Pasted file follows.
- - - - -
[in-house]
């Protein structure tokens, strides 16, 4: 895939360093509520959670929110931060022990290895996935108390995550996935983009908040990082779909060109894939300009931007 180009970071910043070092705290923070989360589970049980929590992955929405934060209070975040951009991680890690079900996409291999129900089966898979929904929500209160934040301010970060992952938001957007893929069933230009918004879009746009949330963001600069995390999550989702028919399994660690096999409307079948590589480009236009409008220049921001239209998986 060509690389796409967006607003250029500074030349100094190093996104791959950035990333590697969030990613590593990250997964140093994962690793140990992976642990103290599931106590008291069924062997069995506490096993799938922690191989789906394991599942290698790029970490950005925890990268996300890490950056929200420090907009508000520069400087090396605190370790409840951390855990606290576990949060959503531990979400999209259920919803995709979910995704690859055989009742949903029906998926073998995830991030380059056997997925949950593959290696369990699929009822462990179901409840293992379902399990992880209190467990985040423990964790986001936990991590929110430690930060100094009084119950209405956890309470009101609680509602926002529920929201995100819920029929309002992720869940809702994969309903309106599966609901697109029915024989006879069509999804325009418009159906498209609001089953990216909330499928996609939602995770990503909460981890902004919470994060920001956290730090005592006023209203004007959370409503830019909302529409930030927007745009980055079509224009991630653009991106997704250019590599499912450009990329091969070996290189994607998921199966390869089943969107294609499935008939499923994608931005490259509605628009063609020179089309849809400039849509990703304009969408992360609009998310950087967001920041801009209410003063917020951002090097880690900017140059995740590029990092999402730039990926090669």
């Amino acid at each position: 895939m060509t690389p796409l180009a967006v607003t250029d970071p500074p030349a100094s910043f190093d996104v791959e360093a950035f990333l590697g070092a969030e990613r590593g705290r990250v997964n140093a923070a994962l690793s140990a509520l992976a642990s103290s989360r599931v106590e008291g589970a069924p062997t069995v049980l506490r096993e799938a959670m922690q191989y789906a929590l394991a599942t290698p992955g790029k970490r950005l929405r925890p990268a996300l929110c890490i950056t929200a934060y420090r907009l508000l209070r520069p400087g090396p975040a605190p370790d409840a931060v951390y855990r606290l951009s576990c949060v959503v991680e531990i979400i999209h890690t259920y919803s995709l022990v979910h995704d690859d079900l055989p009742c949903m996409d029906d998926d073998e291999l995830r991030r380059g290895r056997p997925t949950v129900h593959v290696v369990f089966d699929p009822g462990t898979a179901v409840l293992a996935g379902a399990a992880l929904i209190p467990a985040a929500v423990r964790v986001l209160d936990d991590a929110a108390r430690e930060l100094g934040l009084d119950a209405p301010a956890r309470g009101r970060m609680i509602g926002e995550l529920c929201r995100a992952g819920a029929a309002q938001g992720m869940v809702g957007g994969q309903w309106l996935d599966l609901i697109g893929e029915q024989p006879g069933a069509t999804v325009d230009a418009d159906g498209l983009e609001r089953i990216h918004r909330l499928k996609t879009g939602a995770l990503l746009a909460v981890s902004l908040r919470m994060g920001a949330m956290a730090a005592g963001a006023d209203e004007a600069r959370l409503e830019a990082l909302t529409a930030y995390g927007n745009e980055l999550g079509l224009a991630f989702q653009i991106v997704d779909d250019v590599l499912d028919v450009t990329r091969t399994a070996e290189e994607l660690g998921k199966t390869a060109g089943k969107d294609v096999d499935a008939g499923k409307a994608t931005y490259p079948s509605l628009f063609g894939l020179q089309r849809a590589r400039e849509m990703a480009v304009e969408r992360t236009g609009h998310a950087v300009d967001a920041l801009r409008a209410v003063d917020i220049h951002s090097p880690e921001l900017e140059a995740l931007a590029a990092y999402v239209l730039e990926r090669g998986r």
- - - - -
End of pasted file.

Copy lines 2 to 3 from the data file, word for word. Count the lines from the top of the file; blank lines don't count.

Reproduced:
């Protein structure tokens, strides 16, 4: 895939360093509520959670929110931060022990290895996935108390995550996935983009908040990082779909060109894939300009931007 180009970071910043070092705290923070989360589970049980929590992955929405934060209070975040951009991680890690079900996409291999129900089966898979929904929500209160934040301010970060992952938001957007893929069933230009918004879009746009949330963001600069995390999550989702028919399994660690096999409307079948590589480009236009409008220049921001239209998986 060509690389796409967006607003250029500074030349100094190093996104791959950035990333590697969030990613590593990250997964140093994962690793140990992976642990103290599931106590008291069924062997069995506490096993799938922690191989789906394991599942290698790029970490950005925890990268996300890490950056929200420090907009508000520069400087090396605190370790409840951390855990606290576990949060959503531990979400999209259920919803995709979910995704690859055989009742949903029906998926073998995830991030380059056997997925949950593959290696369990699929009822462990179901409840293992379902399990992880209190467990985040423990964790986001936990991590929110430690930060100094009084119950209405956890309470009101609680509602926002529920929201995100819920029929309002992720869940809702994969309903309106599966609901697109029915024989006879069509999804325009418009159906498209609001089953990216909330499928996609939602995770990503909460981890902004919470994060920001956290730090005592006023209203004007959370409503830019909302529409930030927007745009980055079509224009991630653009991106997704250019590599499912450009990329091969070996290189994607998921199966390869089943969107294609499935008939499923994608931005490259509605628009063609020179089309849809400039849509990703304009969408992360609009998310950087967001920041801009209410003063917020951002090097880690900017140059995740590029990092999402730039990926090669």
């Amino acid at each position: 895939m060509t690389p796409l180009a967006v607003t250029d970071p500074p030349a100094s910043f190093d996104v791959e360093a950035f990333l590697g070092a969030e990613r590593g705290r990250v997964n140093a923070a994962l690793s140990a509520l992976a642990s103290s989360r599931v106590e008291g589970a069924p062997t069995v049980l506490r096993e799938a959670m922690q191989y789906a929590l394991a599942t290698p992955g790029k970490r950005l929405r925890p990268a996300l929110c890490i950056t929200a934060y420090r907009l508000l209070r520069p400087g090396p975040a605190p370790d409840a931060v951390y855990r606290l951009s576990c949060v959503v991680e531990i979400i999209h890690t259920y919803s995709l022990v979910h995704d690859d079900l055989p009742c949903m996409d029906d998926d073998e291999l995830r991030r380059g290895r056997p997925t949950v129900h593959v290696v369990f089966d699929p009822g462990t898979a179901v409840l293992a996935g379902a399990a992880l929904i209190p467990a985040a929500v423990r964790v986001l209160d936990d991590a929110a108390r430690e930060l100094g934040l009084d119950a209405p301010a956890r309470g009101r970060m609680i509602g926002e995550l529920c929201r995100a992952g819920a029929a309002q938001g992720m869940v809702g957007g994969q309903w309106l996935d599966l609901i697109g893929e029915q024989p006879g069933a069509t999804v325009d230009a418009d159906g498209l983009e609001r089953i990216h918004r909330l499928k996609t879009g939602a995770l990503l746009a909460v981890s902004l908040r919470m994060g920001a949330m956290a730090a005592g963001a006023d209203e004007a600069r959370l409503e830019a990082l909302t529409a930030y995390g927007n745009e980055l999550g079509l224009a991630f989702q653009i991106v997704d779909d250019v590599l499912d028919v450009t990329r091969t399994a070996e290189e994607l660690g998921k199966t390869a060109g089943k969107d294609v096999d499935a008939g499923k409307a994608t931005y490259p079948s509605l628009f063609g894939l020179q089309r849809a590589r400039e849509m990703a480009v304009e969408r992360t236009g609009h998310a950087v300009d967001a920041l801009r409008a209410v003063d917020i220049h951002s090097p880690e921001l900017e140059a995740l931007a590029a990092y999402v239209l730039e990926r090669g998986r």